The Lost Manuals
by J. Neil Schulman
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©1988, 1999 J. Neil Schulman. All rights reserved. Used here by permission of the author.
Sooner or later we all imagine there’s a set of technical manuals our parents were supposed to give us at birth with instructions on How Life Works.
Not that thick book called The Purpose of Your Life. You get that one later. These are “How To” manuals. Each is called Getting By When You’re Up The Creek Without a Paddle, Fighting Back When You’re Sick of Getting Pushed Around, Love — What It is and How to Survive It, or How to Keep From Going Crazy When Everyone Around You Already Is.
Obviously, sometime before you were born, your parents pawned the manuals for a down payment on a Chevy. Or maybe the tomes went overboard when their parents emigrated to America. Or were they incinerated during the big library fire in Alexandria?
Anyway, people keep fudging up replacements. You’ll find them in the Philosophy section, the Psychology section, the Science section, and (Someone help you) the UFO Abduction/Tarot/Astrology/Numerology section.
Look no further: you’ll find the closest thing to the Lost Manuals in the science fiction section: the author was Robert A. Heinlein.
An engineer by trade, Heinlein knew that while machines can be duplicated, people can’t be: no set of engineering instructions could apply to several billion individuals. He gave basic working diagrams; folks would have to jury-rig things from there.
Heinlein wrote fiction because that’s what non-engineers could understand best — and he set his stories in strange lands because things were changing so fast that any land we encounter was bound to be.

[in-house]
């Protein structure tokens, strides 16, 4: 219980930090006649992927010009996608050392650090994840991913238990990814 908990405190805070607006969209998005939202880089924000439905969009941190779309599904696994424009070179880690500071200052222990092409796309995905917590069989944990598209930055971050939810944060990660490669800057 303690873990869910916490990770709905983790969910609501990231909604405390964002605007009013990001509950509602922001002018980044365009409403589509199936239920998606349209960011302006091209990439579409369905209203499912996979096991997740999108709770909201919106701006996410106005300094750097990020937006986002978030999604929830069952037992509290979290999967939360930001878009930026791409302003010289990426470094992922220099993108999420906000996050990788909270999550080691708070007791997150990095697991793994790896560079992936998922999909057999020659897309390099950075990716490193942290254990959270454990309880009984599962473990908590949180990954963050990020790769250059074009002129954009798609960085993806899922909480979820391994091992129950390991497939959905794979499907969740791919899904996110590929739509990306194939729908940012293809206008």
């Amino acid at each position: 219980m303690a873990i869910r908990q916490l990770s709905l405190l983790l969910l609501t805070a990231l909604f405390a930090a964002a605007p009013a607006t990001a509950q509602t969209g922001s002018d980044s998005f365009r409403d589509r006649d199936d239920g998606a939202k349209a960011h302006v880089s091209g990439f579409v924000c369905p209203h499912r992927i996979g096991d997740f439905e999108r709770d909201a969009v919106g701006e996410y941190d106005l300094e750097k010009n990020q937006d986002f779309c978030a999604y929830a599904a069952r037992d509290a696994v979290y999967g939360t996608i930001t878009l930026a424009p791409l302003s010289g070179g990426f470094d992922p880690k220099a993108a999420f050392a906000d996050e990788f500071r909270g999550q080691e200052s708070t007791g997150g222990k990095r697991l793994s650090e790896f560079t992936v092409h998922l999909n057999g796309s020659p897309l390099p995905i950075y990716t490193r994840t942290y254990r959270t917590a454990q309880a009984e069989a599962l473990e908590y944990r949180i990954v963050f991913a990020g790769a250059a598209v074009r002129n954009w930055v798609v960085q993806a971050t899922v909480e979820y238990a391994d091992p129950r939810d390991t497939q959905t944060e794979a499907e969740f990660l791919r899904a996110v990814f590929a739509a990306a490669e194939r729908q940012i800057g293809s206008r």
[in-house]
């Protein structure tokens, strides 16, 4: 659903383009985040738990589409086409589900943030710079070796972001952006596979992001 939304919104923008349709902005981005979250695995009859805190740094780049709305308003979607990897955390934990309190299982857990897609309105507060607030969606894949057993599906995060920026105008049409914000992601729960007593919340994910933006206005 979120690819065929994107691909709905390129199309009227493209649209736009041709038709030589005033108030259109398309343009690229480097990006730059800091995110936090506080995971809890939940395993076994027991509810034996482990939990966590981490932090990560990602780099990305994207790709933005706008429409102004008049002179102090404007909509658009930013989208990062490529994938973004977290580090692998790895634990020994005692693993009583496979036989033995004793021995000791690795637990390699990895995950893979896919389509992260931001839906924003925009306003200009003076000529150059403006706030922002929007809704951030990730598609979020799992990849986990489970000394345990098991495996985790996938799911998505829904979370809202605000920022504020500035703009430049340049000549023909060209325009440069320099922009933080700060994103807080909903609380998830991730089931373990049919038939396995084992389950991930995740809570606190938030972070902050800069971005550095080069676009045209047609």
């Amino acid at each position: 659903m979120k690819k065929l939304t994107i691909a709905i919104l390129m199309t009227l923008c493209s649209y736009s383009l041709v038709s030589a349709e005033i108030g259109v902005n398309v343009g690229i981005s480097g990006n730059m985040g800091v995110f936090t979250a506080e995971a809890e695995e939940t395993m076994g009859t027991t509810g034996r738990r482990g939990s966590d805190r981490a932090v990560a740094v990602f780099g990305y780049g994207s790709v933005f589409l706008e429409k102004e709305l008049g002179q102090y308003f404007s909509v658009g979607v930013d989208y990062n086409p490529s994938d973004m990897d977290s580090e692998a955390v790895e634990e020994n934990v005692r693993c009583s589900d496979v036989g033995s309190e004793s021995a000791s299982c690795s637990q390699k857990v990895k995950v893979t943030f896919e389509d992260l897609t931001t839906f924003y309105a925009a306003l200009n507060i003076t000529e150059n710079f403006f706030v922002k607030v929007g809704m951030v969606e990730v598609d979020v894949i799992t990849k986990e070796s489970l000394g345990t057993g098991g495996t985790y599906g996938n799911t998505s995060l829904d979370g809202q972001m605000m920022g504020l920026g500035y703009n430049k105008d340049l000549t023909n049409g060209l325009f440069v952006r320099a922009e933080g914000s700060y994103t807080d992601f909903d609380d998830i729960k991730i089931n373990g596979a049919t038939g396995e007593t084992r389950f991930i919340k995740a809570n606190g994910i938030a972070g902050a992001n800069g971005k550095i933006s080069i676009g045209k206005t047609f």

Take the Lost Manual titled Getting By When You’re Up the Creek Without a Paddle. Heinlein wrote several versions, each with a different slant. In Tunnel in the Sky teenagers on a two-week survival test find themselves stranded on a virgin planet, probably for good. In Job: A Comedy of Justice a preacher on vacation finds that while God might not play dice with the universe, it’s only because He prefers other games.
In Citizen of the Galaxy a boy is sold into slavery to a crippled beggar … and eventually concludes this was the best thing that ever happened to him. And in Have Space Suit — Will Travel a high school senior is abducted by a UFO, and ultimately finds himself in a distant courtroom appointed Clarence Darrow for the entire human race; this novel comes close to combining all the Lost Manuals into one.
Love — What It Is and How to Survive It: Heinlein wrote this several times, also. In The Door Into Summer a poor inventor lives through his fiancee turning into as much fun after work as Lucrezia Borgia; cryonics and a time machine give him a second shot at love. Time travel also helps Lazarus Long in Time Enough For Love find love a second time. It takes him 23 centuries to find the woman of his dreams but it turns out to be his own mother. (See previous Manual.)
As for How to Keep from Going Crazy When Everyone Around You Already Is — Heinlein considered most people “candidates for protective restraint.” Stranger in a Strange Land is Heinlein’s best attempt here. But try figuring out which characters aren’t already crazy.
Fighting Back When You’re Sick of Getting Pushed Around was Heinlein’s favorite topic. His early novel If This Goes On — , included in The Past Through Tomorrow, has a preacher combining the worst of Pat Robertson, Jimmy Swaggart, and Orel Roberts elected president; a century later a Masonic Cabal is taking on the American theocracy run by the Prophet Incarnate. Methuselah’s Children (also in TPTT) has Lazarus Long’s tribe fleeing Earth to escape genocide.
Heinlein wrote four other novels of revolution. In Sixth Column super-science drives out the Pan-Asian conquerors of America. In Red Planet colonial rebels on Mars seek Martian help against absentee rulers on Earth. In Between Planets the rebellion stretches from Venus to Mars: this is my nomination for Robert A. Heinlein’s best-written novel.
The Moon is a Harsh Mistress is Heinlein’s libertarian classic — the Atlas Shrugged of science fiction. The revolution is on the moon; its leaders have read Ayn Rand; and one of them, Professor Bernardo de la Paz, is based on Heinlein’s old buddy, Robert LeFevre of Rampart College.
Robert A. Heinlein, in his half-century career, wrote over 45 books selling forty million copies worldwide. A mindful history will place him alongside Dickens and Twain.
We must cry that his pen has been set down for the last time: we can rejoice at the immense lost legacy he has regained for us.